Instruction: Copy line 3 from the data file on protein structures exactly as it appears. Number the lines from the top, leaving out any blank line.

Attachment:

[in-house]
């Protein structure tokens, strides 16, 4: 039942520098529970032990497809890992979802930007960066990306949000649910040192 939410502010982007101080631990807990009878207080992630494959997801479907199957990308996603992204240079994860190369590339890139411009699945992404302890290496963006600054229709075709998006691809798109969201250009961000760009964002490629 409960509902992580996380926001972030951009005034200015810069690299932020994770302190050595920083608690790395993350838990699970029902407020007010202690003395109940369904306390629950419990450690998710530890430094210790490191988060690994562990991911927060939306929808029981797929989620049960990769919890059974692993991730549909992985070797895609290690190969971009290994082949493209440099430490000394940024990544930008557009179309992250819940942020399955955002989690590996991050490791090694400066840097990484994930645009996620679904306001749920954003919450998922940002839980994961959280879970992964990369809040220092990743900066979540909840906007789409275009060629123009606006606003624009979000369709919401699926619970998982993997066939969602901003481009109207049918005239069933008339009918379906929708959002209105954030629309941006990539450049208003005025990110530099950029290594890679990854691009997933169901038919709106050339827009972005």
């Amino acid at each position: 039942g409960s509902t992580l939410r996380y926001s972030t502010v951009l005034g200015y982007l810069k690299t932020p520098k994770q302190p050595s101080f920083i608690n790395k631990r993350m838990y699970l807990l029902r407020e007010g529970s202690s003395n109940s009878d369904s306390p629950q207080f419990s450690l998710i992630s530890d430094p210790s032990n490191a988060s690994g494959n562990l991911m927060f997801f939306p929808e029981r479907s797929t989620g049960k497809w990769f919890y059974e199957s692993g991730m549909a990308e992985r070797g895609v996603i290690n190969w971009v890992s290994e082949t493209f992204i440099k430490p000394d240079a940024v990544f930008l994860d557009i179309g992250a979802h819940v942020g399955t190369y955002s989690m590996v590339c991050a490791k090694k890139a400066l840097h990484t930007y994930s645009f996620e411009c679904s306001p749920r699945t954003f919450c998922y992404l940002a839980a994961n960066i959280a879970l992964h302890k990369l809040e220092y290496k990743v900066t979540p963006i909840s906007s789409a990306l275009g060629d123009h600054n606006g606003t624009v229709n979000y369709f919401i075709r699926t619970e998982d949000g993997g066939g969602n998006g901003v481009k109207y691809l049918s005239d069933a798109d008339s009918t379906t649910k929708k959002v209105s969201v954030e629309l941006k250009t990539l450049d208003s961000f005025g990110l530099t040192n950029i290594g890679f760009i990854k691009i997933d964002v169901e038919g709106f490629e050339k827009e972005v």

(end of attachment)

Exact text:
């Amino acid at each position: 039942g409960s509902t992580l939410r996380y926001s972030t502010v951009l005034g200015y982007l810069k690299t932020p520098k994770q302190p050595s101080f920083i608690n790395k631990r993350m838990y699970l807990l029902r407020e007010g529970s202690s003395n109940s009878d369904s306390p629950q207080f419990s450690l998710i992630s530890d430094p210790s032990n490191a988060s690994g494959n562990l991911m927060f997801f939306p929808e029981r479907s797929t989620g049960k497809w990769f919890y059974e199957s692993g991730m549909a990308e992985r070797g895609v996603i290690n190969w971009v890992s290994e082949t493209f992204i440099k430490p000394d240079a940024v990544f930008l994860d557009i179309g992250a979802h819940v942020g399955t190369y955002s989690m590996v590339c991050a490791k090694k890139a400066l840097h990484t930007y994930s645009f996620e411009c679904s306001p749920r699945t954003f919450c998922y992404l940002a839980a994961n960066i959280a879970l992964h302890k990369l809040e220092y290496k990743v900066t979540p963006i909840s906007s789409a990306l275009g060629d123009h600054n606006g606003t624009v229709n979000y369709f919401i075709r699926t619970e998982d949000g993997g066939g969602n998006g901003v481009k109207y691809l049918s005239d069933a798109d008339s009918t379906t649910k929708k959002v209105s969201v954030e629309l941006k250009t990539l450049d208003s961000f005025g990110l530099t040192n950029i290594g890679f760009i990854k691009i997933d964002v169901e038919g709106f490629e050339k827009e972005v």